International Health Regulations

Ian Paisley Excerpts
Tuesday 14th May 2024

(1 week, 1 day ago)

Commons Chamber
Read Full debate Read Hansard Text Watch Debate Read Debate Ministerial Extracts

Urgent Questions are proposed each morning by backbench MPs, and up to two may be selected each day by the Speaker. Chosen Urgent Questions are announced 30 minutes before Parliament sits each day.

Each Urgent Question requires a Government Minister to give a response on the debate topic.

This information is provided by Parallel Parliament and does not comprise part of the offical record

Andrew Stephenson Portrait Andrew Stephenson
- View Speech - Hansard - - - Excerpts

I pay tribute to my predecessor for the work he did. Let me reiterate that the UK Government have made it clear that we will not sign up to any accord or any changes in the international health regulations that would cede sovereignty to the WHO in making domestic decisions on national measures concerning public health, such as domestic immunisation programmes or lockdowns.

Ian Paisley Portrait Ian Paisley (North Antrim) (DUP)
- View Speech - Hansard - -

Can the Minister confirm that the WHO was slow to react to SARS—severe acute respiratory syndrome—was slow to react to the Ebola crisis, was slow to react to covid-19, and steadfastly refused to criticise in any way the Chinese regime throughout that period? That being the case, will he confirm again from the Dispatch Box that no outside organisation will ever be able to take any decision to do with the internal health and wellbeing of citizens of the United Kingdom of Great Britain and Northern Ireland?

Andrew Stephenson Portrait Andrew Stephenson
- View Speech - Hansard - - - Excerpts

One of the reasons why the WHO has in the past been slow to respond, and why it might be slow in future, is that it is a member state-led organisation governed by the World Health Assembly, which comprises 194 member states operating under the WHO constitution. Any decisions made by the WHO have to be agreed by all member states, including the UK, beforehand, and that does somewhat tie its hands. However, we and many like-minded countries believe that all these decisions are best made domestically depending on the domestic situation. The domestic situation in the UK will be radically different in any future pandemic from the domestic situation in other countries around the world. We have to work collaboratively on things like the sharing of data, but there are many other areas where it is 100 % right that decisions are made in this country by our Government.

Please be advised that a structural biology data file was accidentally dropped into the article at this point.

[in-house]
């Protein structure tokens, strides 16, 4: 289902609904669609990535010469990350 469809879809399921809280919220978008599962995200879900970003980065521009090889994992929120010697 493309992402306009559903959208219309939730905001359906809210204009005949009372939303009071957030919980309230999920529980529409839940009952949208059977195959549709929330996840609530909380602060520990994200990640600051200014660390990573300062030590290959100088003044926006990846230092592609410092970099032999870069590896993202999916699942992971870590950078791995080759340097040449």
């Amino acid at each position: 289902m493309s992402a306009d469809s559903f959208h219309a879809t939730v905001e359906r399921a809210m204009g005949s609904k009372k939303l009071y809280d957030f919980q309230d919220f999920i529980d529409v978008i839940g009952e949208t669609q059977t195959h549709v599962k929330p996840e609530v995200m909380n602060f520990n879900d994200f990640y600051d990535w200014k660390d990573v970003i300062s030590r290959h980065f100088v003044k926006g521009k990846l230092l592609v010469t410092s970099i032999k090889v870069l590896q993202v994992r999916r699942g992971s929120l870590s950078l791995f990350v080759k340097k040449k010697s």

Tobacco and Vapes Bill

Ian Paisley Excerpts
2nd reading
Tuesday 16th April 2024

(1 month ago)

Commons Chamber
Read Full debate Tobacco and Vapes Bill 2023-24 View all Tobacco and Vapes Bill 2023-24 Debates Read Hansard Text Read Debate Ministerial Extracts
Victoria Atkins Portrait Victoria Atkins
- Hansard - - - Excerpts

I thank my right hon. Friend. Yet again, she reminds us what a brilliant local constituency MP she is. She has drawn out the voice of young people. When I pose questions about our NHS and the future I want to build for it—reforming it to make it faster, simpler and fairer—one thing I think about is the voice of younger people. If they are in work paying their taxes, they are paying for our NHS at this moment and they will be the users of it in the future. Part of my role as Health Secretary is to ensure that it has a sustainable funding model, that we are doing everything we can to increase productivity, and that we move the demand curve so that it celebrates its next 75 years.

Ian Paisley Portrait Ian Paisley (North Antrim) (DUP)
- Hansard - -